• Mark Shea

          And there are surprisingly huge numbers of them.

          • Eh, I wouldn’t say that Michael Brown is in any way opposed to what the Church says. You may argue that he is not prudent or wise in his interpretation of events, but I have never seen any evidence that he is anything but an orthodox Catholic.

            • Mark Shea

              I didn’t say he wasn’t an orthodox Catholic. I said there is and something unhealthy and immature about this approach to spiritual formation.

  • Linda C.

    The responses to this piece in various venues tells me it’s not just Spirit Daily—most commenters spectacularly missed the point. Are so many people satire-impaired?

  • I thought this was cute but no big deal the first time around. But I reread it more closely after seeing buzz like this.

    It’s pretty good.

    “SSU president Fr. Thad Despereaux ”

    “the Daily Sham, SSU’s student newspaper”

    Love it.

  • rachel

    I’m not surprised. I have never thought that Spirit Daily was a reliable news source. It is mostly like the Catholic answer to the Enquirer and Weekly World News.

  • Defender

    I have caught Spirit Daily out on two instances.

    First was the closure of church building that was a part of the parish that I was president of pastoral council of. They linked to an poorly written article in the secular press about statues being removed and walls being whitewashed in the now closed building. The headline used was something to the effect of ‘Pastor orders statues removed and walls whitewashed at church’. Problem was that the church building was being turned over for secular and profane use (in other words being made no longer a Church as it was closed and to be demolished due to structural issues), and as such was being handled exactly as required under Canon law!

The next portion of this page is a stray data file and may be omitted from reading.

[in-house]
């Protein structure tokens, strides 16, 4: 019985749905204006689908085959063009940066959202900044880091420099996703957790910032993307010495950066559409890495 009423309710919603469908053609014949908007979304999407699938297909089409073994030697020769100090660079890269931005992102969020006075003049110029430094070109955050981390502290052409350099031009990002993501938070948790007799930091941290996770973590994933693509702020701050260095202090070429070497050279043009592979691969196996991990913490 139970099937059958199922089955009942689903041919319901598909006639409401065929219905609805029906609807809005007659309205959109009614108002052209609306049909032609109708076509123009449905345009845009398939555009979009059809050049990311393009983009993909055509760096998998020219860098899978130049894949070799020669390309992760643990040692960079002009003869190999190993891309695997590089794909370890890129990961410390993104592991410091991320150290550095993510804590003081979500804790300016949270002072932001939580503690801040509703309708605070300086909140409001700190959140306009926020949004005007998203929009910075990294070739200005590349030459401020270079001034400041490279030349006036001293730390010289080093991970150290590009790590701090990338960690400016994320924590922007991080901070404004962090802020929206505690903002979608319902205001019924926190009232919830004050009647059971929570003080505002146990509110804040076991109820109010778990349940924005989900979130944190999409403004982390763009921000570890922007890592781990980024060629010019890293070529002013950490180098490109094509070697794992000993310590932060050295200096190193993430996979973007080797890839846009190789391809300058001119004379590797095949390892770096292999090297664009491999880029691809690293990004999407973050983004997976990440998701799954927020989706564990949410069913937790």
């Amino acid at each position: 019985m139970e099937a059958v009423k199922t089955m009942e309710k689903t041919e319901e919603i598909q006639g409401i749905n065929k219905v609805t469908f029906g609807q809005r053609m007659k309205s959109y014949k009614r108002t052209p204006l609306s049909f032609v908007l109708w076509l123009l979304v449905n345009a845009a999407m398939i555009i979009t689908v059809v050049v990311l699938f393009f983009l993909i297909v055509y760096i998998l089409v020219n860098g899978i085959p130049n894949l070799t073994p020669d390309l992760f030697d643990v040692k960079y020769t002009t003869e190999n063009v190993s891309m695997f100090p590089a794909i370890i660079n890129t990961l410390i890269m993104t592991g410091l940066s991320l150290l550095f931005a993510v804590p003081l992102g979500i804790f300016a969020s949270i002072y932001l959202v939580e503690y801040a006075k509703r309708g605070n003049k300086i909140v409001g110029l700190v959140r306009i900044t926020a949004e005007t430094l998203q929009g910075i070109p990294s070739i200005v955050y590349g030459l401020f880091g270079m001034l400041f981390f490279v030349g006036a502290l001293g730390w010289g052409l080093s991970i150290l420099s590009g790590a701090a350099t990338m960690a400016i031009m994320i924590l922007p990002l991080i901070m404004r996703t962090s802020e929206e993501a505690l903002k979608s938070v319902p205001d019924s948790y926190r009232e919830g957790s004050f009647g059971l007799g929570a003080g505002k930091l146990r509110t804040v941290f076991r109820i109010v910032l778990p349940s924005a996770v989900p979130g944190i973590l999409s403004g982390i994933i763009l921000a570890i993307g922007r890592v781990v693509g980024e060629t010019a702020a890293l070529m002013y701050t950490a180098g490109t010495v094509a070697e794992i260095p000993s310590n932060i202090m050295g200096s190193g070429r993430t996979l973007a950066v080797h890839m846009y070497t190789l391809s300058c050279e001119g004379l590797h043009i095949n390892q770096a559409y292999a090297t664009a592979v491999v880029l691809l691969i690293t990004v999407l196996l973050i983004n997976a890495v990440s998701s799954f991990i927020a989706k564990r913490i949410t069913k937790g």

The second was an article that they linked to about protestations within the Evangelical community that a translation of the KJV bible distributed in the middle east used the word “Allah’ for God. They totally ignored the fact that ‘Allah’ IS the word for God in Arabic and many Middle Eastern languages, just as Gott is in German and Dios in Spanish, and in fact is used in the Mass in those vernaculars. Headline was something like Bibles sent middle east use Allah instead of God.

    • Mark Shea

      Pavel: Note the above. This is what I’m talking about concerning SD’s preference for the sensational and fear-mongering.

  • I actually enjoy it – it’s sort of a Catholic version of supermarket tabloid which sometimes has legit news stories. I used to be really critical myself – but now I just see it for what it is – Pewsitter can be the same way – sensationalism sells. It’s like Drudge.

  • Susanne

    I’ve read Spirit Daily for 3 years. For me it has been a springboard for finding more grounded websites and blogs (including yours and Fr. Longnecker’s). I can vouch for the fact that Michael Brown puts a caveat above many of the articles he posts about supernatural phenomena advising discernment. I cannot dispute that there are folks who think everything they read there is true. I have seen corrections and opposing views which contradicted earlier posts. I do think it feeds into the “signs and wonders” mentality of the charismatic movement.

  • What do you expect from a group of people who spoon feed themselves all that Medjugorje nonsense on a daily basis? Spirit Daily is mainstream charismatic psychotic.